Abigail Klein Leichman
June 5, 2013

FunkKit, an Israeli product for adding temporary customized artwork to footwear, was conceived on a shopping trip.

It was 2006, and Israeli college student Moran Nir was in England on a Jewish Agency summer program.

“I went shopping with a friend who loves hats – he has one for each outfit,” Nir tells ISRAEL21c. “We went to a shoe store and he bought six pairs of the same shoes in different colors, in order to match his hats. That was my eureka moment.”

Nir got on the phone to classmates at IDC-Herzliya, an Israeli university where she was studying computer science and entrepreneurship, and proposed the idea of creating art stickers for sneakers.

When she got home, she started researching the market. And when she applied to IDC’s Zell Entrepreneurship Center for the 2008-2009 academic year, she had the beginnings of a business plan in hand.

Now FunkKit is sold online and in stores in 10 countries. Instructions come in Japanese, Chinese, Portuguese, Korean, English, Hebrew, Polish, and soon in Russian.

They love it in the Far East

“It’s amazing to see how it developed,” says Nir, who tinkered with the concept at Zell along with a team of classmates majoring in management, law and government.

The stickers needed an adhesive strong enough not to come off spontaneously, but light enough to be peeled off without ruining the shoes. The kits are manufactured in Israeli facilities for printing, cutting and packaging, and disabled workers are hired wherever possible.

A low-tech product with high-tech in it.
A low-tech product with high-tech in it.

“We’re trying to give back as much as we can,” says Nir, 29.

She and former classmate Omer Faragi continue to run the business from Israel. They employ a sales and marketing staff in Japan, where the product first took off.

“The Zell year gave us a lot of networking connections, and after graduation we spent a couple of months rewriting and presenting our business plan and started looking for investments,” Nir says.

“Since it’s a low-tech product with high-tech in it, we did not approach VCs because it doesn’t fit their portfolio. We tried to find angel investors to help us with marketing and sales.”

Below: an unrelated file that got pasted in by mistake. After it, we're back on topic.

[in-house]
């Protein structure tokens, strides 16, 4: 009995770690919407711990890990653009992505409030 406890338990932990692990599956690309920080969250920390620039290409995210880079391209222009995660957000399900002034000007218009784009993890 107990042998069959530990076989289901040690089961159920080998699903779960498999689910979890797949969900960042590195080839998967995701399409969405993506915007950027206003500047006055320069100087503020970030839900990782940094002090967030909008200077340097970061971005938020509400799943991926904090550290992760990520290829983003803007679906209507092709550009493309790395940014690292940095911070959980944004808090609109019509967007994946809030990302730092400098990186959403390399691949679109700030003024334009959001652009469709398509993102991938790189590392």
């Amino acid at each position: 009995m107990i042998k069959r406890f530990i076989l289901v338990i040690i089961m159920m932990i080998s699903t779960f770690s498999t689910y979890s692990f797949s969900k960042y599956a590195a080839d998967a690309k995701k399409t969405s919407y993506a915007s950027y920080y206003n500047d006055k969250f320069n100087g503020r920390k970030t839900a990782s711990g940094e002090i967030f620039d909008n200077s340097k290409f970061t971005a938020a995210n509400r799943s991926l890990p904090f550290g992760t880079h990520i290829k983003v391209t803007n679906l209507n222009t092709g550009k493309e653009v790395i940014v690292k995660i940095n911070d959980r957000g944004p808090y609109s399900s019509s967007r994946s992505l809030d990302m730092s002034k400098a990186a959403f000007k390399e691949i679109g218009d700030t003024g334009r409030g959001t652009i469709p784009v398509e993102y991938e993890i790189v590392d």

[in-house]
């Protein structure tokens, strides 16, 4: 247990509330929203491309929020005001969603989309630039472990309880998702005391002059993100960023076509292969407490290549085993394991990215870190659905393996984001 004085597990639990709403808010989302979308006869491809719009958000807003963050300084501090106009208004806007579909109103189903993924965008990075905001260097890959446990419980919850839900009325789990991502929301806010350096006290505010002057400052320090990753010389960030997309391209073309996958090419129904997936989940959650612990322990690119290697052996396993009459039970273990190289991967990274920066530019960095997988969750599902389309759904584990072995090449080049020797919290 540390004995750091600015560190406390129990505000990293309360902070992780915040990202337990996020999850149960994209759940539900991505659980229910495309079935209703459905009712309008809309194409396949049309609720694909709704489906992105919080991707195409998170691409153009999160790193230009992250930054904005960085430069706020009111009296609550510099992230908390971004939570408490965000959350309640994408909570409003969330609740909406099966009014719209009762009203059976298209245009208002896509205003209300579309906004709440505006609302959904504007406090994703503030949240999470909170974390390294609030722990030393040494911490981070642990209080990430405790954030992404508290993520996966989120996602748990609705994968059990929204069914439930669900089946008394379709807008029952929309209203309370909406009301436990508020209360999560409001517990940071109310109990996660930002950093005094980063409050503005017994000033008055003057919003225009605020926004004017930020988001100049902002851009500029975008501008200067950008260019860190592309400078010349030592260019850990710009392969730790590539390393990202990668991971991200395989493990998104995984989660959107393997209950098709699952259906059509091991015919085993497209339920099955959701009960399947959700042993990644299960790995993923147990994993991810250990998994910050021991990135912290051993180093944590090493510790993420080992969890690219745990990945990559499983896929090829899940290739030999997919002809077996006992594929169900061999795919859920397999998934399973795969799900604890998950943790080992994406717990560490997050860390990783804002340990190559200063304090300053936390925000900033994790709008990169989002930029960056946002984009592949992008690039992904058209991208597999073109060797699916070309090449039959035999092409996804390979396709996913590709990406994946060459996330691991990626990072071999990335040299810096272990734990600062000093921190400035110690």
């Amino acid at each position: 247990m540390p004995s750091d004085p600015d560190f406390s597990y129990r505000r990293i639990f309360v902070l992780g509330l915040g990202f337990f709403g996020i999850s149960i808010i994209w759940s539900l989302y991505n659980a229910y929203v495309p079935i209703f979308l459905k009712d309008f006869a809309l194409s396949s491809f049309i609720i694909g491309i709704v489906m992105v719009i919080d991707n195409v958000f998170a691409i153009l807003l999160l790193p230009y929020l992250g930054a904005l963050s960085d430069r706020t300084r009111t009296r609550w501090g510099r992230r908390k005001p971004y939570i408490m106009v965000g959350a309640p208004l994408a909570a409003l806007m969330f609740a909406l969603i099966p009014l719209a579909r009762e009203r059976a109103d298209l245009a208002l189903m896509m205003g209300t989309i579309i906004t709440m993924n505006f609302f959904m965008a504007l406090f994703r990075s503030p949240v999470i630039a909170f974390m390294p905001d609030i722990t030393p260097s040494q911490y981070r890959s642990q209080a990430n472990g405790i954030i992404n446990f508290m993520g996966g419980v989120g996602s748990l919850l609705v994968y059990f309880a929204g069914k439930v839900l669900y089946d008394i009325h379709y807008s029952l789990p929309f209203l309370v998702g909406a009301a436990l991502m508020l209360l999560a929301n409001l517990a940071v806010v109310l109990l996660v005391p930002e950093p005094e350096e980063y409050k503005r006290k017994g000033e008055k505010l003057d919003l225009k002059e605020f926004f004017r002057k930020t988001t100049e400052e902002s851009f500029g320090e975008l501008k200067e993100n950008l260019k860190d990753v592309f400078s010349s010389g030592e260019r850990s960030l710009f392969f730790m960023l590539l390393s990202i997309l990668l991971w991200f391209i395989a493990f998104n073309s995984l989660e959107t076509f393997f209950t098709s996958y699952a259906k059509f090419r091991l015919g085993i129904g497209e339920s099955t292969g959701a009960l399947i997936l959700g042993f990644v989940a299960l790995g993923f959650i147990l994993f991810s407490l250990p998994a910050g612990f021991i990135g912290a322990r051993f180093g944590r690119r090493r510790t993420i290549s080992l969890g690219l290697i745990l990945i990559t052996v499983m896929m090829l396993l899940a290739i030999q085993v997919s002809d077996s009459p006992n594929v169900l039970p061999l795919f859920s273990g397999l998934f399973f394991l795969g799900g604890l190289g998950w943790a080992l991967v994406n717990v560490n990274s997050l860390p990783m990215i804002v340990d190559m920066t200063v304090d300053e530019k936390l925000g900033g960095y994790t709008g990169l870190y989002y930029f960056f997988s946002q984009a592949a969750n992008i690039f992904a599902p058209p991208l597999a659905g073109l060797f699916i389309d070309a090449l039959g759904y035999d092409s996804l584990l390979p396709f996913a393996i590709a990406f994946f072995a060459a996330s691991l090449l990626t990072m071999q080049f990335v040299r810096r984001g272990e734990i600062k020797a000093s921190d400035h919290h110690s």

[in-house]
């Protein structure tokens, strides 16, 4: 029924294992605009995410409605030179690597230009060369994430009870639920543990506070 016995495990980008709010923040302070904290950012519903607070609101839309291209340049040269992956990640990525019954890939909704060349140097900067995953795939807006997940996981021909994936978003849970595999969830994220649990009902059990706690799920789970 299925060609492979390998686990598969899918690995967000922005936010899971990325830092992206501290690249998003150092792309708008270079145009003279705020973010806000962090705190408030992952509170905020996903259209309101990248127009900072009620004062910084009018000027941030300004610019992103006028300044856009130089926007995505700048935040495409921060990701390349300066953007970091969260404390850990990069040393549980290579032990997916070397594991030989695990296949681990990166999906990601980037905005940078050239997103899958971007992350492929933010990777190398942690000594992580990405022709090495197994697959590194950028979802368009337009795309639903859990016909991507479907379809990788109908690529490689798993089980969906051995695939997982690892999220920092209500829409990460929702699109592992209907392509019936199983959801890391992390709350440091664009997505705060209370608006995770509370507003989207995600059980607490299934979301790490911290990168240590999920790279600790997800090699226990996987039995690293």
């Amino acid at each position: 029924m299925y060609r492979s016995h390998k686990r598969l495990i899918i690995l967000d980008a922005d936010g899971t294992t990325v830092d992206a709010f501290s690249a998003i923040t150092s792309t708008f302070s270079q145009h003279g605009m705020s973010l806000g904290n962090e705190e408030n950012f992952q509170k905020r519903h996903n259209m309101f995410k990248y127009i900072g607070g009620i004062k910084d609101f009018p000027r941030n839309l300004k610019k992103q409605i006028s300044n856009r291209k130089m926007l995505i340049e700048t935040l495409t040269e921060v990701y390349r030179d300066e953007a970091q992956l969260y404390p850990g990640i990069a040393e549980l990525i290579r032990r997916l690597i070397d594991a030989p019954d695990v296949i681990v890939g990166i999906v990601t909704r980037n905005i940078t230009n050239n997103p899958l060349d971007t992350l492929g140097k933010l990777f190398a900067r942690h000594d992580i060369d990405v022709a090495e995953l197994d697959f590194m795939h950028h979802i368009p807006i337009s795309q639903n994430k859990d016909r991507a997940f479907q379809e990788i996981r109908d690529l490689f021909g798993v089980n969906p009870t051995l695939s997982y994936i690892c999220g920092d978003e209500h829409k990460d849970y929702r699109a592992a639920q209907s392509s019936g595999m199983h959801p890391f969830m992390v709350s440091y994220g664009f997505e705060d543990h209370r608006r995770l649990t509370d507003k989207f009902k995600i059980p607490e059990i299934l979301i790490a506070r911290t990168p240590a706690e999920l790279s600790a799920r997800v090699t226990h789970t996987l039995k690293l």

Their principal investor, an Israeli living abroad, helped Nir and Faragi enter the Japanese market in early 2011.

“After Japan, everything started to be easier. We participated in trade shows there and people saw the product in big chain stores. Then we went to Taiwan, Korea, and global trade shows in Hong Kong. The product was introduced in other countries a few months later.”

FunkKit is sold at gift and accessory stores, mall carts, shoe stores, department stores, stationery and crafts stores in Australia, New Zealand, Poland and the Far East. More than 80 designs are available to make into peel-and-place stickers.

Designs are user-generated

“This is the magic of the product: It’s based on a community of designers,” says Nir. “All the designs are user-generated from all over the world. We upload them to the community, which can ‘like’ and share them. After we’ve received feedback from our community and distributors, we decide which will go to market. So it’s always trendy and always changing, and a great place for designers to showcase their work.”

Some of the kits are made with boy customers in mind.
Some of the kits are made with boy customers in mind.

The FunkKit team looks for unique collaborations, she adds. For example, the first-year communication and design class at ORT College in Jerusalem is working with FunkKit as their end-of-year project, creating designs and publicity materials.

“I love to say that we bring art, community and design to footwear. We combine them with technology and passion to bring the most creative products to market.”

The already profitable company is devising promotional partnerships with entities such as sports teams. “If you wear your favorite soccer team logo on your hat and scarf and shirt, why not put it on your shoes, too? That’s the next big thing.”

When FunkKit started, Nir envisioned it as a product for eight to 12-year-olds, mainly girls. Lo and behold, boys also like decorating their shoes with funky stickers, and even 15- to 18-year-olds are buying FunkKit.

The 18- to 25 age group has shown interest, too. “Some adults ask for unique designs to add to their high heels or boots,” says Nir. “We did some holiday workshops for kids in the Israeli Museum of Cartoons in Holon, inviting people to come and draw comics on stickers for their shoes. The parents had an even better time than the kids.”

FunkKit is looking into opening sales outlets in Russia, Ireland, Brazil and the United States. Though the product can be ordered online and shipped anywhere, Nir explains, “we like that people can see the product and get involved in the design.”

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